In New York City's Harlem circa 1987, an overweight, abused, illiterate teen who is pregnant with her second child is invited to enroll in an alternative school in hopes that her life can head in a new direction.
A look at tightrope walker Philippe Petit's daring, but illegal, high-wire routine performed between New York City's World Trade Center's twin towers in 1974, what some consider, "the artistic crime of the century."
Jean François Heckel,
Filmmaker Davis Guggenheim follows Al Gore on the lecture circuit, as the former presidential candidate campaigns to raise public awareness of the dangers of global warming and calls for immediate action to curb its destructive effects on the environment.
The story of the life and career of the legendary rhythm and blues musician Ray Charles, from his humble beginnings in the South, where he went blind at age seven, to his meteoric rise to stardom during the 1950s and 1960s.
An elderly Margaret Thatcher talks to the imagined presence of her recently deceased husband as she struggles to come to terms with his death while scenes from her past life, from girlhood to British prime minister, intervene.
Richard E. Grant
It's Harlem 1987. Sixteen year old Claireece Jones - who goes by her middle name Precious - is an illiterate, overweight black girl. She is pregnant with her second child, both children fathered by her biological father, who has continually raped her since she was a child, but who she doesn't see otherwise. Her infant daughter, Mongo - such named since she has Down Syndrome - lives with Precious' grandmother. Precious lives with her mother Mary, who abuses Precious both physically and emotionally. Mary does nothing but smoke, watch television and collect welfare through fraud (as she doesn't ever look for a job) and believes that education does nothing for Precious, who she would rather also collect welfare if only to bring money into the household. To escape her life, Precious often daydreams of herself in glamorous situations. Because of her current pregnancy, Precious' principal transfers her into an alternative school. In dealing with the school's sympathetic teacher Miss Blu Rain... Written by
Five years after winning the Oscar for best supporting actress for her role in this movie, Mo'Nique told a Hollywood Reporter interviewer that she believed she had been blackballed in Hollywood since the awards and the events leading up to them: "I got a phone call from Lee Daniels maybe six or seven months ago. And he said to me, 'Mo'Nique, you've been blackballed.' And I said, 'I've been blackballed? Why have I been blackballed?' And he said, 'Because you didn't play the game.' And I said, 'Well, what game is that?' And he gave me no response." See more »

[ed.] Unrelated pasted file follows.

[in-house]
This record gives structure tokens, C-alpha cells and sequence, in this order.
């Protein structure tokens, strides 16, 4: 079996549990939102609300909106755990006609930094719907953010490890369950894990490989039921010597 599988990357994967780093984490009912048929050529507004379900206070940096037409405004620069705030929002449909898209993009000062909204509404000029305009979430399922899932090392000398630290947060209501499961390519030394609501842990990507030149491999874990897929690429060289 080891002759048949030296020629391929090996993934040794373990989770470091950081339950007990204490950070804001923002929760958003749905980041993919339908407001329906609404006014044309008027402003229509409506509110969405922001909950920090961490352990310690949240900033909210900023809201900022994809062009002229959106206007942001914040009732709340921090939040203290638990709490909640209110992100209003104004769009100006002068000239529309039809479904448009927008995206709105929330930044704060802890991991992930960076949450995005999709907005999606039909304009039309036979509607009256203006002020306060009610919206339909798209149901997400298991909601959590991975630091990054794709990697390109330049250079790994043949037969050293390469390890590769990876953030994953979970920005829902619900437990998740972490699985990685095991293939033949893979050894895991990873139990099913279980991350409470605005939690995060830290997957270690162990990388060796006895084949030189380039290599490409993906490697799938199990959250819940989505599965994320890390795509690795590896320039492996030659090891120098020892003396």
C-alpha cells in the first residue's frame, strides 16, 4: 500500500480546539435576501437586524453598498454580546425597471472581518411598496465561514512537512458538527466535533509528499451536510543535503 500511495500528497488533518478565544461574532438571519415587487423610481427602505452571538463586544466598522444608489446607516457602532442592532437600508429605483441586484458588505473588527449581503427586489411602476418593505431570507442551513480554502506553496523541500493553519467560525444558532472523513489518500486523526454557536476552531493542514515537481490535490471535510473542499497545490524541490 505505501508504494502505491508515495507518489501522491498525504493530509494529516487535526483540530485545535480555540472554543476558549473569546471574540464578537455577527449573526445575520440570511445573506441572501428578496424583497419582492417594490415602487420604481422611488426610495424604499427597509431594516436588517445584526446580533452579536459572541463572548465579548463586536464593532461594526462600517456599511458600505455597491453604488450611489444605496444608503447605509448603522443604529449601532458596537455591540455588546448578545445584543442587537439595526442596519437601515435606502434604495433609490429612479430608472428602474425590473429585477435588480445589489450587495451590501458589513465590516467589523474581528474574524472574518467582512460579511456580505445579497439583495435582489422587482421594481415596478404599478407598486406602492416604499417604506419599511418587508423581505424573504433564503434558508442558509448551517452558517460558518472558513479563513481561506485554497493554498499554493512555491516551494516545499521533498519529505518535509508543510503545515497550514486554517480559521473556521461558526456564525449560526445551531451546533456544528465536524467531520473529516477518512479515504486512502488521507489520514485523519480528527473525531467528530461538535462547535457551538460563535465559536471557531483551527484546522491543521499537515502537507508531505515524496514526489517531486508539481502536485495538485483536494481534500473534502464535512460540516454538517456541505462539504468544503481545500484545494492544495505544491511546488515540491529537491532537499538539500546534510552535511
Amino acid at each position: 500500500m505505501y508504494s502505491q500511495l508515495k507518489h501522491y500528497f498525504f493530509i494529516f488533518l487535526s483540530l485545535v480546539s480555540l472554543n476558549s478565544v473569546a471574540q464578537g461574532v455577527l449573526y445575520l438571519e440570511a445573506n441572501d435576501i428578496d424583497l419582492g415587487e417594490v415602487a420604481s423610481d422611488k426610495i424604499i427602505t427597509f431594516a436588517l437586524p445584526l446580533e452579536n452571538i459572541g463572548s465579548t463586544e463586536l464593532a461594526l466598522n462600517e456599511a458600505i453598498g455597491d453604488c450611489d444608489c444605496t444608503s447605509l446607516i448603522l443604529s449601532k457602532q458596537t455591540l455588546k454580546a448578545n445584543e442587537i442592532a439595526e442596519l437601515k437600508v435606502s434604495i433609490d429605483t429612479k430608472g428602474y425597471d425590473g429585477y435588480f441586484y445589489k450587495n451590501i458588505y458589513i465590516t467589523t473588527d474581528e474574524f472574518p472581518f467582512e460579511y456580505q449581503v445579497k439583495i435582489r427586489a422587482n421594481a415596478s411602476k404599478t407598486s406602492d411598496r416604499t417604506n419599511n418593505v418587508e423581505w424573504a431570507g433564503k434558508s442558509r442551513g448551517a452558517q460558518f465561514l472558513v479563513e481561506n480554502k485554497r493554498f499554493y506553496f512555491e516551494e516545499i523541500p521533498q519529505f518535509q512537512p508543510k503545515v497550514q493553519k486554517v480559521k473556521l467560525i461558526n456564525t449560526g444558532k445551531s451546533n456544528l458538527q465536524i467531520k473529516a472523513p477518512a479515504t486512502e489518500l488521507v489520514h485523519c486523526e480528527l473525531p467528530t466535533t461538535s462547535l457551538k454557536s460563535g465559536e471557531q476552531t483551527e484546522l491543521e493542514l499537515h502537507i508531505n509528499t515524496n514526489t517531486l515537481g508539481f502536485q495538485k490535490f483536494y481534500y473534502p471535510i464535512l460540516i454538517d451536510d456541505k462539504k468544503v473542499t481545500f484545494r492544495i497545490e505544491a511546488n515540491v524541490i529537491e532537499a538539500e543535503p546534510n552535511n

Several times throughout the course of the movie, you can see 2 liter bottles of Sunkist on tables. These carry the logo used between the years 2001 and 2008, while this film takes place in 1987. See more »
Clareece 'Precious' Jones:
My name is Clareece "Precious" Jones. I wish I had a light-skinned boyfriend with real nice hair. And I wanna be on the cover of a magazine. But first I wanna be in one of them BET videos. Momma said I can't dance. Plus, she said who wants to see my big ass dancing, anyhow?
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Love Is the Message
Written by Kenny Gamble (as Kenneth Gamble) and Leon Huff
Performed by MFSB featuring The Three Degrees
Courtesy of Philadelphia International Records And SONY Music Entertainment
By Arrangement With Sony Music Licensing See more »
I just saw this film at Sundance, and it was truly amazing. I confess I did not read the book (I will now), but I suspect that Daniels really took it to the next level. The story of Precious and her world was deeply moving and supremely well acted. I was particularly surprised at my own ability to laugh, along with the story, at the worst humanity can throw at us. After the film, Daniels, the producers, and the entire cast came forward to many standing ovations. Gabby was indeed charming, and I was particularly riveted by Mo'Nique's discussion of how she was able to become Mary, Precious' mother. Daniels fielded many questions from the audience, mostly directed at the task of realizing this story. I hope to see his work again. This is a heavy film, but I highly recommend it.
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